BAE Systems has received a contract from the Dutch government for the testing of Active Protection Systems on its CV90 Infantry Fighting Vehicles. An active protection system is designed to prevent line-of-sight guided anti-tank missiles/projectiles from acquiring and/or destroying a target. They come in two categories, soft-kill and hard-kill. Electronic countermeasures that alter the signature of a target thereby altering the tracking and sensing behaviour of an incoming threat are designated ‘soft-kill’ measures. Measures that physically attack an incoming threat, destroying/altering it in such a way that the intended effect on the target is severely impeded are designated ‘hard-kill’ measures.
BAE Systems, the manufacturer of the Dutch CV9035 variant vehicles, will lead the APS integration.
According to a press release, BAE Systems will also carry out the future installation of the system, called Iron Fist, developed by Israeli supplier IMI Systems.
Tommy Gustafsson-Rask, managing director of Sweden-based BAE Systems Hägglunds said:
“Iron Fist will give the Dutch Army a highly sophisticated defensive tool on its CV90s to counter threats and improve the safety of the vehicle and its crew. Iron Fist is yet another example of the advanced technology BAE Systems and its partners can deliver to our customers.”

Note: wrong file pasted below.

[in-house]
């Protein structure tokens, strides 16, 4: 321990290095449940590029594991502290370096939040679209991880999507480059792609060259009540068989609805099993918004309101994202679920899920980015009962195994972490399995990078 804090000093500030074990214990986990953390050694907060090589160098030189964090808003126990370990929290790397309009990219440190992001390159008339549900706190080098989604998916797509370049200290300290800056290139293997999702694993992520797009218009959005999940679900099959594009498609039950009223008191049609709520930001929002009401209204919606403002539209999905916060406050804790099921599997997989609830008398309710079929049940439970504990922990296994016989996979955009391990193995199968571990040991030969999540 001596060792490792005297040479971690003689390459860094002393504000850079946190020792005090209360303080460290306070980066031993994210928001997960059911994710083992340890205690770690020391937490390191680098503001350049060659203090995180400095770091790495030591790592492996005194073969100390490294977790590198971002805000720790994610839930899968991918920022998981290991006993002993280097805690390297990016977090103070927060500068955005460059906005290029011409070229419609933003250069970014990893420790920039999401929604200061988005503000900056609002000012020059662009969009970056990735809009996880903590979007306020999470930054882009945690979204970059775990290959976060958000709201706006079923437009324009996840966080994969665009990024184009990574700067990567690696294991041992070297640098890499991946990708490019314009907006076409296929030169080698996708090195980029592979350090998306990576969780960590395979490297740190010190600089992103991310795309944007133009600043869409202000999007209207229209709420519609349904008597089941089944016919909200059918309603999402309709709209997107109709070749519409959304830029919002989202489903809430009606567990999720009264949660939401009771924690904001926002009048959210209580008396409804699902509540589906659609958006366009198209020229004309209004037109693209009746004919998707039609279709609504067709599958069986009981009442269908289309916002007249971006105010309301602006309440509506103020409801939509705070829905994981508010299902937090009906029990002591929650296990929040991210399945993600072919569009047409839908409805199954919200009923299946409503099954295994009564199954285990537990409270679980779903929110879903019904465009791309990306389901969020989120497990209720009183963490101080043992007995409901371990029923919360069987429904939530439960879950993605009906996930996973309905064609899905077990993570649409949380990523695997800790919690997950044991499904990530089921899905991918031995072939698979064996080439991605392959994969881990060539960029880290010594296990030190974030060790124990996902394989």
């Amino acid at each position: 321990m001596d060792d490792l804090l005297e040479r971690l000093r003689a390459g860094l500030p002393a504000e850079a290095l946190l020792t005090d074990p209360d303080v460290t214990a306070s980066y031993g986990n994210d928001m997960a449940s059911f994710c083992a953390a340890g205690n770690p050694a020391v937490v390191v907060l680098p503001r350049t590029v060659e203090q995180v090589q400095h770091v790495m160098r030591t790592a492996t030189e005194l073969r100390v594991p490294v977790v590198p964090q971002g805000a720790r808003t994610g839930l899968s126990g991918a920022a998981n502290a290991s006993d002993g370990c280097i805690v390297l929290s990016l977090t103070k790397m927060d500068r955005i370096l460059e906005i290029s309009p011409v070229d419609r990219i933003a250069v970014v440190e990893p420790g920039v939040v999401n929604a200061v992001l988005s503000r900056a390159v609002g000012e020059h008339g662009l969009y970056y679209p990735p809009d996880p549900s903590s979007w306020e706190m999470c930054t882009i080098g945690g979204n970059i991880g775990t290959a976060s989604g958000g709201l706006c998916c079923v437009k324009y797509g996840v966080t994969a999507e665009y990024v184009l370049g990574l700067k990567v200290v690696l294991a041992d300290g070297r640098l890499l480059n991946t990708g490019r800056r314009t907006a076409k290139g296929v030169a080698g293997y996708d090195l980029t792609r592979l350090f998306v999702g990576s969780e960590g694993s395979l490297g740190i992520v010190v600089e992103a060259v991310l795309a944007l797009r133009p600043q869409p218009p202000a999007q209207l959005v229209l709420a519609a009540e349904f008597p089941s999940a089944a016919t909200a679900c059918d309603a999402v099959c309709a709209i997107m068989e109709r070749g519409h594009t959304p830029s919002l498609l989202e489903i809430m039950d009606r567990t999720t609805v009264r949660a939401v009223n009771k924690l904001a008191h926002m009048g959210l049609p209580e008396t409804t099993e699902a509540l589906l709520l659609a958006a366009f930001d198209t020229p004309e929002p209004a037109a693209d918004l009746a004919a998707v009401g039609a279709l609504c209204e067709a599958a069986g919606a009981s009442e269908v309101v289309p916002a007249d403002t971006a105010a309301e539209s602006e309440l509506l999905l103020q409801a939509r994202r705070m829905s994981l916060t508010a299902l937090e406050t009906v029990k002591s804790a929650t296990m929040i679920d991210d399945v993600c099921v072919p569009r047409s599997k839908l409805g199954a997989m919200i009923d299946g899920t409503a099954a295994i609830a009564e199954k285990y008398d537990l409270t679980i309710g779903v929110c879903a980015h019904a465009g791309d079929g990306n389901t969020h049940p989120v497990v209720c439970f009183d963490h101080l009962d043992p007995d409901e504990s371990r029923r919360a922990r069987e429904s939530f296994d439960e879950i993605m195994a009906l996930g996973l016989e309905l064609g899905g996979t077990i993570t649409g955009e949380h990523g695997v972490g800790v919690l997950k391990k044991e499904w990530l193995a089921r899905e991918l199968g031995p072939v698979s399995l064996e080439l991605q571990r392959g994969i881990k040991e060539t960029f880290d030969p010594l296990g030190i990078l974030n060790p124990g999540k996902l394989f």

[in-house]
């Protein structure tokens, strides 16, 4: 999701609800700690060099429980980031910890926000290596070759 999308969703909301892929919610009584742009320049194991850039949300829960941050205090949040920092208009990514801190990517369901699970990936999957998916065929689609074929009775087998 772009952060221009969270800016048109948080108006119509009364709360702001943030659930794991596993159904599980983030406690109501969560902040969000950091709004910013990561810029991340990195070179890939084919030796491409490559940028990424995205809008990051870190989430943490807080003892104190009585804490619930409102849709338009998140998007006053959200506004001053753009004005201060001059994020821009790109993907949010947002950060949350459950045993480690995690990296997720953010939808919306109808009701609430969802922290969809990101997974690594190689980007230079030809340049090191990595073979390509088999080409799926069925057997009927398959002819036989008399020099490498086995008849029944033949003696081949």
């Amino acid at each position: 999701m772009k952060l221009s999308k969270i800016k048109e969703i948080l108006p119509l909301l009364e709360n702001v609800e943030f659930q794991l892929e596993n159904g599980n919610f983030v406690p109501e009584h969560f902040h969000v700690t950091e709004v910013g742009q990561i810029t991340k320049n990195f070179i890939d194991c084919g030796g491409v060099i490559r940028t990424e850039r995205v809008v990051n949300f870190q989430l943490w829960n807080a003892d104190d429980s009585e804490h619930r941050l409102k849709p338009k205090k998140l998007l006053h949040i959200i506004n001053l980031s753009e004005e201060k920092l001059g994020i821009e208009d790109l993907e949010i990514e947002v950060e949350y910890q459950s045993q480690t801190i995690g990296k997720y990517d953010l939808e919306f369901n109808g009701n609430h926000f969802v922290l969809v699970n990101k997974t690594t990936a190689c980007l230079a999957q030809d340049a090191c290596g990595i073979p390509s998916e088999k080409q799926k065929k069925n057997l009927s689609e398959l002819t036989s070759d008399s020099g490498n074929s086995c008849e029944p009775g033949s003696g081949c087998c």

BAE state in a press release:
“We expect to make a decision on the next phase by early 2018. With Iron Fist, the Netherlands is expected to become the first NATO country with an Active Protection System of its kind on combat vehicles.”
Hans de Goeij, project manager at the Netherlands Defence Materiel Organisation, Ministry of Defence said:
“During this test phase we will pre-qualify the active system against our threat specification, and together with our partners analyse system safety and prepare for its integration onto our CV9035NL vehicles.”